The Wall Street Journal reported an astounding fact this week: the U.S. Military estimates that it costs $400/gallon to deliver fuel to remote Afghan outposts.
This is done in order to avoid dangerous over-land convoys that would otherwise be responsible for delivering food, water, ammunition and, of course, fuel.
Those airdrops have increased 50 fold in the last 6 years.
According to the Wall Street Journal, “In 2005, Air Force planes dropped around two million pounds of supplies to troops in Afghanistan. Last year, they delivered around 60 million pounds by airdrop. By the end of this year, officials say, they expect to drop around 90 million pounds of food, water, ammunition and fuel to bases in the country.”
Air Force Gen. Raymond Johns (head of Air Mobility Command) said that the risks posed by roadside bombs during land convoys has become a greater threat since the December 2009 U.S. troop surge. Coupled with other security issues and the closing of key Pakistani border crossings, airdrops are the only option in many cases.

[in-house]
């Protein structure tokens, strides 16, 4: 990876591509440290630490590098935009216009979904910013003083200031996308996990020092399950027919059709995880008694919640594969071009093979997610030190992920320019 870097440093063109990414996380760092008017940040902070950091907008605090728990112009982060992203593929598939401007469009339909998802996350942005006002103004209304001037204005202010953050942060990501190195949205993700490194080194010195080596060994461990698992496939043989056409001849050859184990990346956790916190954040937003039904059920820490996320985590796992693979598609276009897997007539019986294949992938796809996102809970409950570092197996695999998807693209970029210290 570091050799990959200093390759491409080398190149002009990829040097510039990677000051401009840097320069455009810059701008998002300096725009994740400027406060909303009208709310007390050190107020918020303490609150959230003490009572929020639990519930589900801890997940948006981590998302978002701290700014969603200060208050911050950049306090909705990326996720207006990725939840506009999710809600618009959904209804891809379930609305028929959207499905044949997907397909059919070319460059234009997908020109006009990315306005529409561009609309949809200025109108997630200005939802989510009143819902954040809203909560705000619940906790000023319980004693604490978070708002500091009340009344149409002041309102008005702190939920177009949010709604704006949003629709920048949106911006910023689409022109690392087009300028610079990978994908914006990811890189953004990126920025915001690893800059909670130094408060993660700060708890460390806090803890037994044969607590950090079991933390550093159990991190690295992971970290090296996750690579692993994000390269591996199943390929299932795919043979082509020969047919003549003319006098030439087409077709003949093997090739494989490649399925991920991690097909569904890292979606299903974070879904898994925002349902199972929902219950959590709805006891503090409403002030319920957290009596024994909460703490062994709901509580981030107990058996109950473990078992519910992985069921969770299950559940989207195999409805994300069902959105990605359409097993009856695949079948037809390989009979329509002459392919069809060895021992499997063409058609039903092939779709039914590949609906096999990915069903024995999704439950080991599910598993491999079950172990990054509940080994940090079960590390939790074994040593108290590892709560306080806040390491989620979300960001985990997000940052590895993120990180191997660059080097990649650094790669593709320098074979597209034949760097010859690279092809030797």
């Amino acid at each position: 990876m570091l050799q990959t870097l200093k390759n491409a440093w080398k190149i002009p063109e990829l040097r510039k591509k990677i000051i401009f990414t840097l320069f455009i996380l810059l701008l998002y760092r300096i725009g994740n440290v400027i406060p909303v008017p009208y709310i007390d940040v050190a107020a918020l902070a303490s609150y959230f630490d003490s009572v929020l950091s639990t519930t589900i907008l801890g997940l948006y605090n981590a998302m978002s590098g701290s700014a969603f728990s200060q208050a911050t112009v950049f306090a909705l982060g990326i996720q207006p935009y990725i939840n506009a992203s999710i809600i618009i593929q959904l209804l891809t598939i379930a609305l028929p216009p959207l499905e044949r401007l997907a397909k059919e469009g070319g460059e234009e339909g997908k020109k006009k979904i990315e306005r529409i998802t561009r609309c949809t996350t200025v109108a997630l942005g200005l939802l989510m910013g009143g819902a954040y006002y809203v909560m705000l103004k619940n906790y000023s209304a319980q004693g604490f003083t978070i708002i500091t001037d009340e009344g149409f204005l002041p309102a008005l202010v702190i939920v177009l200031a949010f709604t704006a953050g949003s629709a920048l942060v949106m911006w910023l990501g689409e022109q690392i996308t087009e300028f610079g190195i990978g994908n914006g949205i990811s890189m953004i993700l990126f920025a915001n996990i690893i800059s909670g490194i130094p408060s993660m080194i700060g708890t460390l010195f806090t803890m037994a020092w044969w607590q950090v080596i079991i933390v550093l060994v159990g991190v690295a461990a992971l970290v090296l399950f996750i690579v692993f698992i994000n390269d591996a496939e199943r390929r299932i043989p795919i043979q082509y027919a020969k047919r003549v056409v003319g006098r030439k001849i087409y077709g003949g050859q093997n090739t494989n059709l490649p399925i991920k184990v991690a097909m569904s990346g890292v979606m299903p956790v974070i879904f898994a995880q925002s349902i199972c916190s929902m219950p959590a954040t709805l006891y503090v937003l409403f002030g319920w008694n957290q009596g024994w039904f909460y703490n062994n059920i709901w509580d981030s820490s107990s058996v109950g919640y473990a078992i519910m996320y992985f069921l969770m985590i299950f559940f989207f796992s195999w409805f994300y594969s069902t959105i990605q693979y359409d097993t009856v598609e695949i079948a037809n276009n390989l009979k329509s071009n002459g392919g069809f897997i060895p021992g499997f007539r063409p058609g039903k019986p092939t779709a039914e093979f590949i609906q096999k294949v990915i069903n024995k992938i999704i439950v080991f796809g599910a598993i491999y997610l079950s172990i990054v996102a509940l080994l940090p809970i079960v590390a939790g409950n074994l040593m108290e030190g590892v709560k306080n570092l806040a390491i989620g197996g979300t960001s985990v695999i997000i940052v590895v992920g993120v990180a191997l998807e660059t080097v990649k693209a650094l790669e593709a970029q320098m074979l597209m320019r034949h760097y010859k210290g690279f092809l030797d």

“They [troops] are in places where getting them their supplies is very risky to go by land conveyance,” he said. “So they’ve become more and more dependent on our airdrop.”
But the risk to the air crews responsible for the dangerous airdrops is considerable as well, and unpredictable variables lead to increased costs. For example, parachutes don’t always open, leading to lost or damaged cargo, particularly barrels of fuel which are literally “burned in” upon impact.
A single operating base in Afghanistan requires 300 gallons of diesel fuel daily to meet vehicle power needs as well as electricity and heat demands. At $400/gallon, that’s a staggering cost each day for just one of the 100 bases in the country.
The Department of Defense is already looking to green technology as a possible solution to this growing problem. Many bases in conflict zones are currently using solar-powered generators and LED lights to lessen their demand for fossil fuel and decrease risky and expensive supply transports.
As the largest consumer of energy in the United States, the DOD has set a goal of using renewables for 25 percent of its energy needs.
The U.S. Air Force plans to be on 50 percent biofuels for all its domestic aviation needs by 2016. The U.S. Navy plans to reduce ship fuel consumption by 15 percent by 2020 compared to its 2010 levels. The U.S. Navy and the U.S. Marines both plan to get 50 percent of their needed energy from alternative energy sources by 2020. (See complete report here.)